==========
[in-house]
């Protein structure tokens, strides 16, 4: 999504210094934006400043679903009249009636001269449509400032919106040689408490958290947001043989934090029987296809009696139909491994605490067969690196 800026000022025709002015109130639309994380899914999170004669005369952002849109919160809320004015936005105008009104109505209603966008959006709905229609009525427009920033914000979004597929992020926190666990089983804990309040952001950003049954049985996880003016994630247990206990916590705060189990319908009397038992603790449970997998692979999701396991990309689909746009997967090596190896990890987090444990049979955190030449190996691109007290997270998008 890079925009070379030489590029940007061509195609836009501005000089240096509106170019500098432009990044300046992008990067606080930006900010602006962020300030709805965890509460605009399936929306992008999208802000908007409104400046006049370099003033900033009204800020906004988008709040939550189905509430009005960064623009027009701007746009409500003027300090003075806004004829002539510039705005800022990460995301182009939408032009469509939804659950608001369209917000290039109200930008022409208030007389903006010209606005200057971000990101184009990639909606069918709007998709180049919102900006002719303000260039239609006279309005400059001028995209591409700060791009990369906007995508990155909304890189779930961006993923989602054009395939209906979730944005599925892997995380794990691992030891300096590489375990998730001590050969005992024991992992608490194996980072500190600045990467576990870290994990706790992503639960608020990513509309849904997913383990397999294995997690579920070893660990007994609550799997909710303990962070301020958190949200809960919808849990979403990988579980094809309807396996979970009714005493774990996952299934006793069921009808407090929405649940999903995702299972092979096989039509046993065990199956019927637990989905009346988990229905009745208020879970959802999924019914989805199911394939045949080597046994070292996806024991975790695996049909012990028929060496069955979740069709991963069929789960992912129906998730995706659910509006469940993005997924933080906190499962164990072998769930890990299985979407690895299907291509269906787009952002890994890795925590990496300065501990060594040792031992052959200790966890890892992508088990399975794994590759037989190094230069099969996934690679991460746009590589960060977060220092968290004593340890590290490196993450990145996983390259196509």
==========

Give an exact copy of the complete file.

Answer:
[in-house]
């Protein structure tokens, strides 16, 4: 999504210094934006400043679903009249009636001269449509400032919106040689408490958290947001043989934090029987296809009696139909491994605490067969690196 800026000022025709002015109130639309994380899914999170004669005369952002849109919160809320004015936005105008009104109505209603966008959006709905229609009525427009920033914000979004597929992020926190666990089983804990309040952001950003049954049985996880003016994630247990206990916590705060189990319908009397038992603790449970997998692979999701396991990309689909746009997967090596190896990890987090444990049979955190030449190996691109007290997270998008 890079925009070379030489590029940007061509195609836009501005000089240096509106170019500098432009990044300046992008990067606080930006900010602006962020300030709805965890509460605009399936929306992008999208802000908007409104400046006049370099003033900033009204800020906004988008709040939550189905509430009005960064623009027009701007746009409500003027300090003075806004004829002539510039705005800022990460995301182009939408032009469509939804659950608001369209917000290039109200930008022409208030007389903006010209606005200057971000990101184009990639909606069918709007998709180049919102900006002719303000260039239609006279309005400059001028995209591409700060791009990369906007995508990155909304890189779930961006993923989602054009395939209906979730944005599925892997995380794990691992030891300096590489375990998730001590050969005992024991992992608490194996980072500190600045990467576990870290994990706790992503639960608020990513509309849904997913383990397999294995997690579920070893660990007994609550799997909710303990962070301020958190949200809960919808849990979403990988579980094809309807396996979970009714005493774990996952299934006793069921009808407090929405649940999903995702299972092979096989039509046993065990199956019927637990989905009346988990229905009745208020879970959802999924019914989805199911394939045949080597046994070292996806024991975790695996049909012990028929060496069955979740069709991963069929789960992912129906998730995706659910509006469940993005997924933080906190499962164990072998769930890990299985979407690895299907291509269906787009952002890994890795925590990496300065501990060594040792031992052959200790966890890892992508088990399975794994590759037989190094230069099969996934690679991460746009590589960060977060220092968290004593340890590290490196993450990145996983390259196509």